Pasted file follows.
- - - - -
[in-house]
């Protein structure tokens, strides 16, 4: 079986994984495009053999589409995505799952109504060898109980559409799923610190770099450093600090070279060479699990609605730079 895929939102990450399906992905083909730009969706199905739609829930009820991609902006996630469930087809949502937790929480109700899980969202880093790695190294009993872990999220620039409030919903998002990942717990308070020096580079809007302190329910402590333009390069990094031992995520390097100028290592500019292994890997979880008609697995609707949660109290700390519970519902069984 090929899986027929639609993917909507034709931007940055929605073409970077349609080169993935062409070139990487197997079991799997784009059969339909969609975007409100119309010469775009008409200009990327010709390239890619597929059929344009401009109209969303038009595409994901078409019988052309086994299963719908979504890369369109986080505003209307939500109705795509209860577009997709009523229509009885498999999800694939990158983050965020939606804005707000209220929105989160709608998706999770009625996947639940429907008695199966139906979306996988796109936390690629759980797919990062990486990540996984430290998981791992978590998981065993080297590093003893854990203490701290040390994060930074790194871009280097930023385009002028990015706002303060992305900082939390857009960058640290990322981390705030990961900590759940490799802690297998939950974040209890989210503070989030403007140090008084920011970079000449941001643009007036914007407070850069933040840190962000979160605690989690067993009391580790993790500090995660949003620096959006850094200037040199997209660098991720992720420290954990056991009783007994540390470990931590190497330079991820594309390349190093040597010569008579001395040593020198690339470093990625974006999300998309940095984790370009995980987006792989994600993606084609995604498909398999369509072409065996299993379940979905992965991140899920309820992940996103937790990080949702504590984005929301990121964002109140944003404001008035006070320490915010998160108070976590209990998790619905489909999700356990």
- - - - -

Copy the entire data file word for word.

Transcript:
[in-house]
């Protein structure tokens, strides 16, 4: 079986994984495009053999589409995505799952109504060898109980559409799923610190770099450093600090070279060479699990609605730079 895929939102990450399906992905083909730009969706199905739609829930009820991609902006996630469930087809949502937790929480109700899980969202880093790695190294009993872990999220620039409030919903998002990942717990308070020096580079809007302190329910402590333009390069990094031992995520390097100028290592500019292994890997979880008609697995609707949660109290700390519970519902069984 090929899986027929639609993917909507034709931007940055929605073409970077349609080169993935062409070139990487197997079991799997784009059969339909969609975007409100119309010469775009008409200009990327010709390239890619597929059929344009401009109209969303038009595409994901078409019988052309086994299963719908979504890369369109986080505003209307939500109705795509209860577009997709009523229509009885498999999800694939990158983050965020939606804005707000209220929105989160709608998706999770009625996947639940429907008695199966139906979306996988796109936390690629759980797919990062990486990540996984430290998981791992978590998981065993080297590093003893854990203490701290040390994060930074790194871009280097930023385009002028990015706002303060992305900082939390857009960058640290990322981390705030990961900590759940490799802690297998939950974040209890989210503070989030403007140090008084920011970079000449941001643009007036914007407070850069933040840190962000979160605690989690067993009391580790993790500090995660949003620096959006850094200037040199997209660098991720992720420290954990056991009783007994540390470990931590190497330079991820594309390349190093040597010569008579001395040593020198690339470093990625974006999300998309940095984790370009995980987006792989994600993606084609995604498909398999369509072409065996299993379940979905992965991140899920309820992940996103937790990080949702504590984005929301990121964002109140944003404001008035006070320490915010998160108070976590209990998790619905489909999700356990």